Tuesday, October 25, 2011

See the World Hanging Upside Down

Working working, always working.  I miss traveling and school, but the world is not a place where such things are free.  

While I can't travel too far off the beaten path, for Thanksgiving, Peter and I escaped to Belvedere -- the proverbial Eden of my childhood.  

Located close to Ellicottville, NY, Belvedere is a quiet patch of land owned by my grandparents.  For as long as I can remember, Belvedere has been at the forefront of my list of favourite places in the world. 
Belvedere's beautiful pond

Going up the ski hill!

The breath-taking view

We found awesome hats!

As for schooling, while my formal education is taking a hiatus, I am not missing out on my favourite type of education; books that change your life.  My top three picks of the books I read this past month are as follows:
3. Girl With Curious Hair (David Foster Wallace)

On the stripped bed- neatly littered with papers and cards, my notecards, a decade of stenography to Lyndon- lay my lover, curled stiff on his side, a frozen skeleton X ray, impossibly thin, fuzzily bearded, his hand outstretched with dulled nails to cover, partly, the white face attached to the long form below the tight clean sheets, motionless, the bed flanked by two Servicemen who slumped, tired, red, green.

2. The Wind-Up Bird Chronicle (Haruki Murakami) 
 Is it possible, in the final analysis, for one human being to achieve perfect understanding of another? We can invest enormous time and energy in serious efforts to know another person, but in the end, how close can we come to that person's essence? We convince ourselves that we know the other person well, but do we really know anything important about anyone?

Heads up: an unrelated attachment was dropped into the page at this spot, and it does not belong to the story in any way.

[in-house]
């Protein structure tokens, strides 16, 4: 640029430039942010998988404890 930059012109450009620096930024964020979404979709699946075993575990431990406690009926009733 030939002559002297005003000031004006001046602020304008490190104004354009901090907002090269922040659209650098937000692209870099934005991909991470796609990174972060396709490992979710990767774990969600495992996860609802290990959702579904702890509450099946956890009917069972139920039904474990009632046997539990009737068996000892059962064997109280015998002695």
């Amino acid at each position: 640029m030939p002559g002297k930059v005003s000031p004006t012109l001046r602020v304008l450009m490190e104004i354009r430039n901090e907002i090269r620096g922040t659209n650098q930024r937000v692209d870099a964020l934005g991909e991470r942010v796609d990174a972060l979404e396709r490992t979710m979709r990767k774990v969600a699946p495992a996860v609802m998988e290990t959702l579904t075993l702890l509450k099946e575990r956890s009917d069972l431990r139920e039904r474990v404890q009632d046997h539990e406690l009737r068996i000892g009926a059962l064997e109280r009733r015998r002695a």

1.  The Unbearable Lightness of Being (Milan Kundera)
  The heaviest of burdens crushes us, we sink beneath it, it pins us to the ground. But in love poetry of every age, the woman longs to be weighed down by the man's body.The heaviest of burdens is therefore simultaneously an image of life's most intense fulfillment. The heavier the burden, the closer our lives come to the earth, the more real and truthful they become. Conversely, the absolute absence of burden causes man to be lighter than air, to soar into heights, take leave of the earth and his earthly being, and become only half real, his movements as free as they are insignificant. What then shall we choose? Weight or lightness?

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